The Defense Department is leading efforts to set mandatory cybersecurity baselines for industry, while the Federal Communications Commission has been on a deregulatory path, but both are playing influential roles in shaping the U.S. government’s relationship with the private sector and overall approach to cybersecurity that have been on display in recent days.
In one of the federal government’s most closely watched cyber initiatives in years, the official overseeing DOD’s cybersecurity certification program said most companies in the department's supply chain will be able to maintain the required cyber credentials for $1,000 per year or less.
Katie Arrington, chief information security officer within the Pentagon's acquisition and sustainment directorate, said DOD has priced out how much it will cost contractors to implement the new Cybersecurity Maturity Model Certification – and doesn’t see the price tag as prohibitive.
Meanwhile, the nuts-and-bolts work of implementing CMMC continues – and is creating private-sector opportunities as well as requirements.
Firms experienced in working with current Defense Department acquisition standards are developing new initiatives to guide contractors through the launch of the CMMC program, as work continues on establishing standards for third-party assessors.
On the civilian side, the FCC under Chairman Ajit Pai typically shies from direct regulation, but the commission’s orders are framing how a broad swath of the nation’s digital infrastructure addresses cyber issues.
The FCC is scheduled to vote Thursday on unlicensed use of so-called mid-band spectrum, a proposal that Pai says will help unleash the potential of next-generation 5G networks and the Internet of Things.
But a coalition including energy, telecom, railroad industry groups, state regulators, and public safety organizations wants the FCC to reconsider and take into account potential cybersecurity impacts, including interference with critical control systems.
The FCC also has a new order, to be published Thursday, on freeing up for 5G use so-called C-Band spectrum now used by satellite operators. That move has also triggered pushback on security grounds.
Separately, a presidential executive order on reviewing security threats in applications and licenses before the FCC is raising concerns among lawyers. They say the EO helpfully provides specific timelines around the activities of “Team Telecom 2.0,” but is written so broadly that federal officials conceivably could swoop in and refuse or revoke licenses in all kinds of areas.
“One of the chief concerns of my clients is the scope of the EO,” said an attorney who represents companies on cyber and other issues. “There is plenty of ambiguity in it, a lot of latitude to conduct reviews beyond the work of ‘Team Telecom 1.0,’ which wasn’t formal but did have boundaries.”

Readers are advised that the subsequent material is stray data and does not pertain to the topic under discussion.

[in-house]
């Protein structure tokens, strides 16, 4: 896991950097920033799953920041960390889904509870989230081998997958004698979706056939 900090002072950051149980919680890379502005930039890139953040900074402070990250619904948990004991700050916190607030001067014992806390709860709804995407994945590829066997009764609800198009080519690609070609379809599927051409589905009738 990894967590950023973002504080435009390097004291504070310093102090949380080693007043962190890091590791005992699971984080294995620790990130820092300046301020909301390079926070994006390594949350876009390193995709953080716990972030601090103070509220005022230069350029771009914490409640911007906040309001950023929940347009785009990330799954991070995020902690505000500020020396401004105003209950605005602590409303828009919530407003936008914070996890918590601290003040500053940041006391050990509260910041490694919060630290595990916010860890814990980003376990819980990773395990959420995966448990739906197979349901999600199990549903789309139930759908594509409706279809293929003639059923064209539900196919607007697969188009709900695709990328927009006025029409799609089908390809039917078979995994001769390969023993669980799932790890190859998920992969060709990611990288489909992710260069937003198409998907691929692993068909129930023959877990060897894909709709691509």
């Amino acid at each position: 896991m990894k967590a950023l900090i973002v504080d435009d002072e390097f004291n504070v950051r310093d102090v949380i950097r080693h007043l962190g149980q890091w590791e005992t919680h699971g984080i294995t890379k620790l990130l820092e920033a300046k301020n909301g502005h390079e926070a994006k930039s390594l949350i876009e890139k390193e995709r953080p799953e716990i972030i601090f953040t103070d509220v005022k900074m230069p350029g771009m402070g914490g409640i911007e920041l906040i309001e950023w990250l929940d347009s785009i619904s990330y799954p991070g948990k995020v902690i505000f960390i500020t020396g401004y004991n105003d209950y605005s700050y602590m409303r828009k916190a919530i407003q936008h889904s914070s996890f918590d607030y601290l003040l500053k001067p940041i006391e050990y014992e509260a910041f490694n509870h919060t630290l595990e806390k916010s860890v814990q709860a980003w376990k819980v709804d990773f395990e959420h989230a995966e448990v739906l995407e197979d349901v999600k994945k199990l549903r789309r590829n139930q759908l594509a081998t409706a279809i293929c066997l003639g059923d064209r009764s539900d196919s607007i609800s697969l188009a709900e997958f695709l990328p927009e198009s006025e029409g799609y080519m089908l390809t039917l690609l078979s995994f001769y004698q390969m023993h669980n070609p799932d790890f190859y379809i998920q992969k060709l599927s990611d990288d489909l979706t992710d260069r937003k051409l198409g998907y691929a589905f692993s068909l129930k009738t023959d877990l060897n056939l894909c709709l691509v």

Earlier last week, the FCC sought information from the telecom sector on how a recently enacted law relates to an ongoing “rip-and-replace” program to remove untrustworthy equipment from telecom systems. “Rip-and-replace” is one of the main lines of effort aimed at ridding critical private-sector networks of Chinese components.
CISA’s Kolasky writes foreward for new corporate directors guide
Finally for this week, in its latest move to help keep both the hackers and the regulators away, the National Association of Corporate Directors and the Internet Security Alliance have released “Cyber-Risk Oversight 2020: Key Principles and Practical Guidance for Corporate Boards.”
ISA and NACD are long-time leaders of efforts to drive industry cyber improvements through the active engagement of corporate directors, an initiative ISA has been pursuing on a global basis.
Bob Kolasky, director of the Cybersecurity and Infrastructure Security Agency’s National Risk Management Center, says in a foreward to the new report: “While the touchpoints between cybersecurity hubs within the federal government and technically focused network defenders in the private sector have been historically strong, the connections with the enterprise-risk management portions of organizations are admittedly less mature.”
Kolasky writes: “This reality presents a prime opportunity to use the guidance contained in this Handbook for deeper risk management integration between government and industry. CISA has recently launched what we are calling the National Risk Management Dialogue -- a series of high-level conversations with chief risk officers and enterprise-risk management executives at critical infrastructure organizations. We’ll be doing more of these around the country and look forward to continued engagement.”
He also discusses the ongoing need for improvement in adoption of “cybersecurity basics,” as well as progress in developing cybersecurity metrics. “Too often, cybersecurity has been treated as a ‘too-hard-to-measure’ problem, but we are now making progress in quantifying cyber risk,” Kolasky writes. – Charlie Mitchell (firstname.lastname@example.org)